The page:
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Other services are currently under threat.  This year in Falkirk two employment services for disabled people are facing financial challenges.  

ASSET is a council run non profit making business to get people with learning disabilities into work.  In a sheltered workshop setting they make  a lot of  different things, from fences, benches, bird houses, planters, balloons, wedding favours, invitations and much more.  A redesign of employment services to people with a disability is being proposed with potential closure mooted.  

Also in the same area is the Caledonia Clubhouse is an employment service for people with mental health problems and people with learning disabilities which helps people take up a range of options from volunteering to employment.  It tries not to pressure vulnerable adults too quickly.   Falkirk Council is reviewing its mental health services and hopes to achieve efficiency savings  of about 20% as  a result.  

For us at the Learning Disability Alliance the debate should not be an either/or decision between supported and open employment. It is right that adults with learning disabilities or disabilities should have every opportunity to work in a mainstream setting.

 

But as a society we still need to do two things.   First we must make  further progress if we are to overcome the discrimination and other barriers that stand in the way of equal treatment of all disable people.   

Second we need to recognise that for some people with disabilities who are a long way from getting a job there is the need for some intermediate support to learn about what it means to get up in the morning and go to work, to be responsible to other people and to work set hours.  

We know that there are a range of support services to help people with disabilities into work.  

Throughout Scotland there are  a number of supported employment programmes set up to help disabled people into work  such as the Real Jobs Project in Edinburgh or the Shirlie Project in Inverness.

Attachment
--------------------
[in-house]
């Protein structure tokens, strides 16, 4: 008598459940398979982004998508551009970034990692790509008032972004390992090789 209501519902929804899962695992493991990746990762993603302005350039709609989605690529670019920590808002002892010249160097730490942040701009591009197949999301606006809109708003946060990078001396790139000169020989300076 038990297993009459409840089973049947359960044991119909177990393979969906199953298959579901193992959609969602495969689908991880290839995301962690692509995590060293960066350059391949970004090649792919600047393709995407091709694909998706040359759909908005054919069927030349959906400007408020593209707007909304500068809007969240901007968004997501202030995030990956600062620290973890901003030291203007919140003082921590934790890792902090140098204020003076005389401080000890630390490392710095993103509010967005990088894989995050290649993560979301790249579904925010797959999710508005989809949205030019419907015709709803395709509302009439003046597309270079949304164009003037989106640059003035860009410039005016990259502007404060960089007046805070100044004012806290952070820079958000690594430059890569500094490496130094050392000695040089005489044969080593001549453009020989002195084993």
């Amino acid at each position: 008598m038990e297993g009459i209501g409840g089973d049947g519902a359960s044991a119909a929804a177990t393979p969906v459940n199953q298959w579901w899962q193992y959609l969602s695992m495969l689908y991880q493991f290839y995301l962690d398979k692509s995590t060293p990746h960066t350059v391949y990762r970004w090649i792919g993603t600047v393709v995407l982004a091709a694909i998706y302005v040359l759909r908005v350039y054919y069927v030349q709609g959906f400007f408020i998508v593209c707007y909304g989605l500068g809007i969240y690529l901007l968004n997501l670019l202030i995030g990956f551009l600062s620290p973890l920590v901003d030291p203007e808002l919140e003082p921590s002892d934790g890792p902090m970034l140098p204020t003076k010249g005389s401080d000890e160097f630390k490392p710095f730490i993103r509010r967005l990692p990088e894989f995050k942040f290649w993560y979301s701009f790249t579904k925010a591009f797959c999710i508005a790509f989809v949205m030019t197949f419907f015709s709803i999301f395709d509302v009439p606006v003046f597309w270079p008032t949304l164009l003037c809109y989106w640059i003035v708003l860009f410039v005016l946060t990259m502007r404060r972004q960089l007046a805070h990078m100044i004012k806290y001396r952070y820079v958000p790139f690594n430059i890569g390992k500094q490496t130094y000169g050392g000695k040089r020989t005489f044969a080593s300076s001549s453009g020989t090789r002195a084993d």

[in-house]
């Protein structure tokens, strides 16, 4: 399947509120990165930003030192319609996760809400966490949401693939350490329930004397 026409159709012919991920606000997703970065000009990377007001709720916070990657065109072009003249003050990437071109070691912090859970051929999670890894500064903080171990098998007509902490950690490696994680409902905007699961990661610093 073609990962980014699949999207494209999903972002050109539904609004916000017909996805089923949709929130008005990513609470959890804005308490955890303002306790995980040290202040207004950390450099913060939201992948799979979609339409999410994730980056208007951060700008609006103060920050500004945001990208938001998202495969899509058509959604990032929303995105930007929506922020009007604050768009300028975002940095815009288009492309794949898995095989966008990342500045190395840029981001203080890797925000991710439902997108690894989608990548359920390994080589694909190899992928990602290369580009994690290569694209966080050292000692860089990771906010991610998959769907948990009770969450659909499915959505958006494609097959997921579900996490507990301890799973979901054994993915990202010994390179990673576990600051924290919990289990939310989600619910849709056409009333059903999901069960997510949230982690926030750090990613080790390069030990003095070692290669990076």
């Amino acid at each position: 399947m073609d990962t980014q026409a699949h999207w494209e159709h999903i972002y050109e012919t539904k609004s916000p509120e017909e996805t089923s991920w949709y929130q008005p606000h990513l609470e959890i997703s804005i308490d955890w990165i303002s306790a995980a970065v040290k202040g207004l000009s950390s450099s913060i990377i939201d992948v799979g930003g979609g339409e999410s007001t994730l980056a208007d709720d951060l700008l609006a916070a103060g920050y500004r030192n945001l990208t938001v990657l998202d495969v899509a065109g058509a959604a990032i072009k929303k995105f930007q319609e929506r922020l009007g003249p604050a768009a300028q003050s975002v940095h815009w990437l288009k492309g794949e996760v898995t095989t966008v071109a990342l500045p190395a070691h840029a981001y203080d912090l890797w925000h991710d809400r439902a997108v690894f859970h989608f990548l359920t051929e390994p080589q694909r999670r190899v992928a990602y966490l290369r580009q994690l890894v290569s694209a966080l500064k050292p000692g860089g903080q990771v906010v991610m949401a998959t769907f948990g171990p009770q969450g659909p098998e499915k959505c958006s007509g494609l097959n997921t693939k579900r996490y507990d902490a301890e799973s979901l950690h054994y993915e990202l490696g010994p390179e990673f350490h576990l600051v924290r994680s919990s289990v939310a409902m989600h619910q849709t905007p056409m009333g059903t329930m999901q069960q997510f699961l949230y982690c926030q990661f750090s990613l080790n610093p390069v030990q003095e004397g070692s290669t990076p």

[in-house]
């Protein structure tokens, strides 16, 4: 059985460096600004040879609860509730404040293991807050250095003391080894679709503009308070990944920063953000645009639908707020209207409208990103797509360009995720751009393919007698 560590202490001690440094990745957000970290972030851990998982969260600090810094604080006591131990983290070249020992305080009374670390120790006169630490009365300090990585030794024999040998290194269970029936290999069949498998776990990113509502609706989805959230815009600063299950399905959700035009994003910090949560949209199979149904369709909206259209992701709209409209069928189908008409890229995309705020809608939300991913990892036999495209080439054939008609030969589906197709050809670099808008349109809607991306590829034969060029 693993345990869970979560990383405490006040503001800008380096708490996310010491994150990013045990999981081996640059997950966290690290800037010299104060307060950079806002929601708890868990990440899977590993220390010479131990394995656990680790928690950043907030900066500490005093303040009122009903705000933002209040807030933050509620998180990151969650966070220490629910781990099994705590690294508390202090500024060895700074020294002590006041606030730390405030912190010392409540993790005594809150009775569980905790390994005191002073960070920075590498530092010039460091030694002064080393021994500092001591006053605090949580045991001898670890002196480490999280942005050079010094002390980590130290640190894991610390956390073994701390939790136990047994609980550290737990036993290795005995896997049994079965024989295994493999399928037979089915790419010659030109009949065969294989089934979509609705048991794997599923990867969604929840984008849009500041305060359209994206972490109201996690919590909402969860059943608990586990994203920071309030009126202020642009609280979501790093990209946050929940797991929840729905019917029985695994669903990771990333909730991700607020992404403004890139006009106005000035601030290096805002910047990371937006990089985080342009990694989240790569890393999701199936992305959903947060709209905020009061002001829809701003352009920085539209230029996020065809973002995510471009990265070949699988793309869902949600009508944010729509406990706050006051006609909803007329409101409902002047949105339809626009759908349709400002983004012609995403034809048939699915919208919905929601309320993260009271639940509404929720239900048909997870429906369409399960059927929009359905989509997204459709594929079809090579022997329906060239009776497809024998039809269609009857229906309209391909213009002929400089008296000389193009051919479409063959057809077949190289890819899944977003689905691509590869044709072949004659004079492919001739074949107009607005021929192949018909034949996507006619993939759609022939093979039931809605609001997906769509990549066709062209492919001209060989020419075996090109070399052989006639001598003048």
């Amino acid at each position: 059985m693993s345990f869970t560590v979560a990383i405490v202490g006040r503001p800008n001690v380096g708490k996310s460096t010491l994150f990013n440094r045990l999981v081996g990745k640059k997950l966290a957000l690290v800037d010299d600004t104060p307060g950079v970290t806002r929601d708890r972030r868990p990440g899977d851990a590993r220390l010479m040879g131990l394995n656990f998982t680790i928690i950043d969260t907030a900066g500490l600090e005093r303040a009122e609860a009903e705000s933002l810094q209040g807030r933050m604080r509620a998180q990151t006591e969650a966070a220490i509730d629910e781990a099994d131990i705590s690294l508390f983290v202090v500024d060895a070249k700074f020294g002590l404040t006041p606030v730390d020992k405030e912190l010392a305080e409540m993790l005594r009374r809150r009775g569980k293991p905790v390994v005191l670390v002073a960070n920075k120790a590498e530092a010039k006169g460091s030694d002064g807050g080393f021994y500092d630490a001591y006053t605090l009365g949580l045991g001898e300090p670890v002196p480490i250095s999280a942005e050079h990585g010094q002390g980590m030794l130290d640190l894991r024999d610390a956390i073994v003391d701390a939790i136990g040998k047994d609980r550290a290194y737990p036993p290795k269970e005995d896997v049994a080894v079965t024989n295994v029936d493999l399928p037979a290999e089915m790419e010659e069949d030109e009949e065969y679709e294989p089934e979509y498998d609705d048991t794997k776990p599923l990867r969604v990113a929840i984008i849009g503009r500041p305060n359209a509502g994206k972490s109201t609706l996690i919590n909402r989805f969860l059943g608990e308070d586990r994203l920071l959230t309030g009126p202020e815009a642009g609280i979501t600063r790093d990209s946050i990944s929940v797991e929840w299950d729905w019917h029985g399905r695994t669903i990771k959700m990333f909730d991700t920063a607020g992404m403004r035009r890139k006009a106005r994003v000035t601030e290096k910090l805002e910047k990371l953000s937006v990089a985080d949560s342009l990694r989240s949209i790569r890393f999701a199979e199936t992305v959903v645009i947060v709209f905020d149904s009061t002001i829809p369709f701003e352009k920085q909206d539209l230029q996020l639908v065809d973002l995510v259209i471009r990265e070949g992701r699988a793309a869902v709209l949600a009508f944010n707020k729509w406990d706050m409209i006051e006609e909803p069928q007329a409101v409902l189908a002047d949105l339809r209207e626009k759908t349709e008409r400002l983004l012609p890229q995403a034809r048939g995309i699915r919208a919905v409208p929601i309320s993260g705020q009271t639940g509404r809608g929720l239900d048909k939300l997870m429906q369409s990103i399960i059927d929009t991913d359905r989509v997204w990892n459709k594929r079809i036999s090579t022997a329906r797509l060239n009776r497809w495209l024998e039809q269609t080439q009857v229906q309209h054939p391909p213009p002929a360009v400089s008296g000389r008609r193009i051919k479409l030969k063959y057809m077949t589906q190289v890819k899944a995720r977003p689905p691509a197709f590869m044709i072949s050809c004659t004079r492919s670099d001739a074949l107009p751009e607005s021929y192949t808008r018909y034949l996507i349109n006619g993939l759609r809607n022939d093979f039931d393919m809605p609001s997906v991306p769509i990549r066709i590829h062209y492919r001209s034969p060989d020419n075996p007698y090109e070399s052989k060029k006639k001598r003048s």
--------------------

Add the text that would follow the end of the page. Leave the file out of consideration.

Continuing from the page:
These have helped  thousands of people with learning disabilities into work.  They work in a staged model that is based on the “Place and Train” model.  This works really well for some people – you get the job first and then get special training on the job.  Work is more than just a job and pay – it is about mixing and socialising with others  -  that’s best done in ordinary workplaces.  

However work in ordinary jobs doesn't suit everyone straight away.   Part of the problem is that some disabled people need time to adjust to the world of work, to learn about the skills needed to survive in a job.  That’s not just how to do the job but also how to survive the banter and keep up with other people.  

The Supported Employment Framework for Scotland is a national strategy for Supported Employment.  It is not meant to determine everything that happens in employability for people with disabilities but does set standards for those agencies that call themselves Supported Employment.  

But in terms of some of the  happens is local authorities can use the strategy in the same was as they used it to justify closing down their sheltered/training services.   The key problem comes down to money – when decisions are made by cash strapped councils then all the national strategies in the world won’t change their minds.  Instead strategies are twisted to suit.  

In the future part of the employment strategy – the Work Programme will be transferred to Holyrood.  It may not be so easy in the future for the Scottish Government to walk away from issues such as the closure of sheltered workshops.